What Time is it in Nature: Red-breasted Nuthatch
Red-breasted Nuthatches (Sitta canadensis) have been quite abundant at Prairie Ridge over the last month! These small, active birds are an everyday sight at both our bird feeders and in the trees in the forest.
Red-breasted Nuthatches are small songbirds with slate gray on top and a cinnamon colored breast. Like other nuthatches, the Red-breasted Nuthatches have a long, pointed beak and a short tail. You can distinguish them from the similar White-breasted Nuthatch by looking for the black stripe that runs across the eye.
Red-breasted Nuthatches are woodland birds associated with conifers such as pine, spruce and fir, though they may be observed in forests dominated by oaks, hickories and maples in the northeastern U.S.. They are a predominantly northern species and may spend the entire year in the northernmost parts of their range. However, they do occasionally migrate further south for the winter, especially in years where there is insufficient food in their northern range. Though they sometimes move as far south as the Gulf Coast of the U.S. or northern Mexico, you may not see them in our part of North Carolina every winter as we are located further south than their typical range.
These energetic birds are commonly seen at bird feeders during the winter as seeds make up a large part of their winter diet. In more natural settings where people do not leave seeds out for them, Red-breasted Nuthatches are known to eat pine, spruce, and fir seeds and may build up stores of them so they have enough to eat throughout the winter. Nuthatches tend to take the heaviest food available, so you may see one carry a large nut or seed to a tree, jam it into a space in the bark, and use its strong beak to crack it open. During the summer, Red-breasted Nuthatches switch their feeding habits and rely on insects rather than seeds as their primary food source.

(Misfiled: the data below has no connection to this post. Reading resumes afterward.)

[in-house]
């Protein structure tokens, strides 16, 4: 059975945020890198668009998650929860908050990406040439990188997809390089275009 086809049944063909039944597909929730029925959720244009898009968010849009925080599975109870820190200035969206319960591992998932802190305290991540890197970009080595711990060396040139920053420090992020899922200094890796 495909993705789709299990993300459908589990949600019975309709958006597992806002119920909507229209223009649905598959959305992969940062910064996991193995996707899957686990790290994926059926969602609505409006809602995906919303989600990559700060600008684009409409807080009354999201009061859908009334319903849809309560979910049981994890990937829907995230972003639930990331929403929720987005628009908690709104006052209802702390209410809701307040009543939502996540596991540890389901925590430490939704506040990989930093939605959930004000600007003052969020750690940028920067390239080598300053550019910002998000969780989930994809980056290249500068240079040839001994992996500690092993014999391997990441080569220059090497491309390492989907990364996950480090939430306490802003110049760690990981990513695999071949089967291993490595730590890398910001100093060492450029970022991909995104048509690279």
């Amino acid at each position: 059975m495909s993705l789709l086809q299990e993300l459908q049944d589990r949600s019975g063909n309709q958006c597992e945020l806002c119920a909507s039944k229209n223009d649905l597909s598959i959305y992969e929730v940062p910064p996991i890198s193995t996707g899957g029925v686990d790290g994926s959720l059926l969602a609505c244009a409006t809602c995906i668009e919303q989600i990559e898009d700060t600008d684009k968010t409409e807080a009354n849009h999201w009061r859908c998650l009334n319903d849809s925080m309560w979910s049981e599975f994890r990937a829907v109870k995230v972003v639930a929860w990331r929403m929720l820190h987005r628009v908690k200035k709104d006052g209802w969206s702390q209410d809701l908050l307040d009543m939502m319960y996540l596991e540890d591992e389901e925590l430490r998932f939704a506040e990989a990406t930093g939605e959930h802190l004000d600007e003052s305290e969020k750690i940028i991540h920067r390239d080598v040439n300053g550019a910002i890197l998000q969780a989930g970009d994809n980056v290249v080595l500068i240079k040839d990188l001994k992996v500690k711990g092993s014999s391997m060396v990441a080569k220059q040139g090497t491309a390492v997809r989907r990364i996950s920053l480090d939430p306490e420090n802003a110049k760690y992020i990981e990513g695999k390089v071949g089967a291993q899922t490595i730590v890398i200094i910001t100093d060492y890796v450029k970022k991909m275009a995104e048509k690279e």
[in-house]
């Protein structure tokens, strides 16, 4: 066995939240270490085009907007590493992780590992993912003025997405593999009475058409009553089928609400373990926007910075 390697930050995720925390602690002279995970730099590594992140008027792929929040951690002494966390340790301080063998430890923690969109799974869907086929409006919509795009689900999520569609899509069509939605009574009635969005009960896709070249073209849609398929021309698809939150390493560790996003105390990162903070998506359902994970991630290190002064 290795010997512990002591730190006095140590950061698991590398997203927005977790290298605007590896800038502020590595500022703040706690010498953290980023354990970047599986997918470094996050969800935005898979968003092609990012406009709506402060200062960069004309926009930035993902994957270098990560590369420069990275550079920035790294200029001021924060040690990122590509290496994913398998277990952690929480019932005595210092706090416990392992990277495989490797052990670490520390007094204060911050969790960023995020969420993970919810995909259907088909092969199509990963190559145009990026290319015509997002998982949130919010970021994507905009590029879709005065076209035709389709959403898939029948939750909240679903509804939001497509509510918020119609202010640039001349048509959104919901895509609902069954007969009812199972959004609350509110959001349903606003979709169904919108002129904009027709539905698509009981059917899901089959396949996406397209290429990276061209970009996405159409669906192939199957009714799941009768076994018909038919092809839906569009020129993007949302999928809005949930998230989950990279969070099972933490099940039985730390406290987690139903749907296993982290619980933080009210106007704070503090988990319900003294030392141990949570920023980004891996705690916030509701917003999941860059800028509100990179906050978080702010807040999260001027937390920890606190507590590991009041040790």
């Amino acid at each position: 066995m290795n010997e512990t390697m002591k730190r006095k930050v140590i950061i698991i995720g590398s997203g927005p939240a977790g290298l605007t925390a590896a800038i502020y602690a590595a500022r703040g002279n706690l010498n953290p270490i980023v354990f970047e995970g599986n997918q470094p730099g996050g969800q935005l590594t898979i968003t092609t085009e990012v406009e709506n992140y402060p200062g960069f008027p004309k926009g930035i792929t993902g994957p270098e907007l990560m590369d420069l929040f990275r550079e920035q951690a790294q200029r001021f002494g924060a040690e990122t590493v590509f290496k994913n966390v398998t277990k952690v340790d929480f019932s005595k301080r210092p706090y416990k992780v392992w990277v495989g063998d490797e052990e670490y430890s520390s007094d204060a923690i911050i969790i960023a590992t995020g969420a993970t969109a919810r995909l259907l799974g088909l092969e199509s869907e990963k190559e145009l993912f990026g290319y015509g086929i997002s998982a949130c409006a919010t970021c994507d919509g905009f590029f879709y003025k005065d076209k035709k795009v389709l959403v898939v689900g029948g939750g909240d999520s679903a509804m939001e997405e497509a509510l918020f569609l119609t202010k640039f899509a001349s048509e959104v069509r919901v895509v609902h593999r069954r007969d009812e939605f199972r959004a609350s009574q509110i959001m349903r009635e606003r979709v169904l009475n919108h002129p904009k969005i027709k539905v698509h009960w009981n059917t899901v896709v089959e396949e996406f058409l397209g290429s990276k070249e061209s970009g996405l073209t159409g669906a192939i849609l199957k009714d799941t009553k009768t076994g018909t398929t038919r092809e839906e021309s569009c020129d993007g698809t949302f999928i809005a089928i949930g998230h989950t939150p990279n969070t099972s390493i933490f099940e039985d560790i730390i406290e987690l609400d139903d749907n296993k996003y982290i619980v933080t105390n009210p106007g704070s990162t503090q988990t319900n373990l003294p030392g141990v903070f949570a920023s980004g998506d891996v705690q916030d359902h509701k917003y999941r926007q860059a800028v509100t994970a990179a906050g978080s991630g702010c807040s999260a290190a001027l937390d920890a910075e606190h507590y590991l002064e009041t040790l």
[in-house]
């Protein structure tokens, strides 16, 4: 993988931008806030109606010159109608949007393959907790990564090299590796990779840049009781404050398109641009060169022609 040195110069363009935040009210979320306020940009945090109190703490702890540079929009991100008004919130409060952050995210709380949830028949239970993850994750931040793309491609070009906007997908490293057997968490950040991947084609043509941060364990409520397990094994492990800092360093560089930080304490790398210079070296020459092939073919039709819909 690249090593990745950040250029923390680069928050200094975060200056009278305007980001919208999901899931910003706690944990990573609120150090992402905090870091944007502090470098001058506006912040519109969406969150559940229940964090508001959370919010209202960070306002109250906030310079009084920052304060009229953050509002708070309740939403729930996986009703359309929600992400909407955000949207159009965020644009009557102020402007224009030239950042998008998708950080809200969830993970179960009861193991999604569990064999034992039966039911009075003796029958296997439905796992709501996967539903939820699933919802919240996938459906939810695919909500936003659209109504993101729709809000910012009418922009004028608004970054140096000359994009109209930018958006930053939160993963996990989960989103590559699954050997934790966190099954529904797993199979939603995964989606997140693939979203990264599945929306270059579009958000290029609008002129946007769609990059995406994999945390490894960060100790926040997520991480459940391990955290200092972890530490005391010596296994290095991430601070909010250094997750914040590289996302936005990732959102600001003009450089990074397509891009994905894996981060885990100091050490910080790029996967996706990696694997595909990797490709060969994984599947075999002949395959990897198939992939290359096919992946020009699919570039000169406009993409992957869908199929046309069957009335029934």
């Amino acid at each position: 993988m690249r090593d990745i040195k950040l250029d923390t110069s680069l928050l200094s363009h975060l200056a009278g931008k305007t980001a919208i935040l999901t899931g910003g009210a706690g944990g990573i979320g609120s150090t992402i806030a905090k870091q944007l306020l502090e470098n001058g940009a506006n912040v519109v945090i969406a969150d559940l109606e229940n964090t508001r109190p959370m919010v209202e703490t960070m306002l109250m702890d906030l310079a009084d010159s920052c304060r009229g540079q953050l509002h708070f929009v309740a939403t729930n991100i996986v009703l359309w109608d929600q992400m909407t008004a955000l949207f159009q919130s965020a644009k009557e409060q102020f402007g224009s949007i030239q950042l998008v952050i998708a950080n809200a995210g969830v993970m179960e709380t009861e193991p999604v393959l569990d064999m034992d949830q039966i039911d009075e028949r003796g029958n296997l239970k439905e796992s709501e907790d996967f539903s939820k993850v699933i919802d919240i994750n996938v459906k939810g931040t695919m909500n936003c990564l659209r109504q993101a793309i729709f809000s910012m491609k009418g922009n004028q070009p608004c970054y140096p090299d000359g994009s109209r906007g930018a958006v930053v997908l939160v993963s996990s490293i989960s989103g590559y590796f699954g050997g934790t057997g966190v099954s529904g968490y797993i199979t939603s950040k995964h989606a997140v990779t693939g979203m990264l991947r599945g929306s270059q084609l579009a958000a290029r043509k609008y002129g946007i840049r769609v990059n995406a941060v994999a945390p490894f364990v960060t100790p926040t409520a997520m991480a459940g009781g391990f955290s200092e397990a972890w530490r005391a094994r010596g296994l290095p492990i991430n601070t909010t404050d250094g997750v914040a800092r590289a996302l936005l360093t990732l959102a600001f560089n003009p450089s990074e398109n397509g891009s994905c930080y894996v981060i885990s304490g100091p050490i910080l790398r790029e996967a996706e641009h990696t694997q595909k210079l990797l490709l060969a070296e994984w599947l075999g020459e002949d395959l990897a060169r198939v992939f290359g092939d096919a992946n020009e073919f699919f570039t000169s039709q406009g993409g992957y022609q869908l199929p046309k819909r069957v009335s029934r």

Red-breasted Nuthatches do not typically nest in North Carolina, but they are cavity nesters that prefer soft wooded trees (such as aspens) or dead trees. Females choose the nest site, but both the male and female will excavate a cavity from the tree and apply a layer of sap to the nest entrance that they gather from the forest. Sometimes they apply the resin with a piece of wood, a remarkable example of tool use among birds. Once the cavity is prepared, the pair will fill the nest with soft nesting materials (sometimes stealing them from other bird nests), and lay 2-8 eggs.
The Red-breasted Nuthatches have been energetic and enthusiastic visitors to the Prairie Ridge bird feeders recently, especially the peanut feeder. There have been dozens of individuals spotted, so we encourage you to come see them before they start moving back north!
What Time is it in Nature is a weekly feature highlighting the current plants, animals, and other wildlife at the Musuem’s public outdoor facility, Prairie Ridge Ecostation. Find out more about the natural happenings at Prairie Ridge at our What Time is it in Nature Archive!
(Photo by Chris Goforth)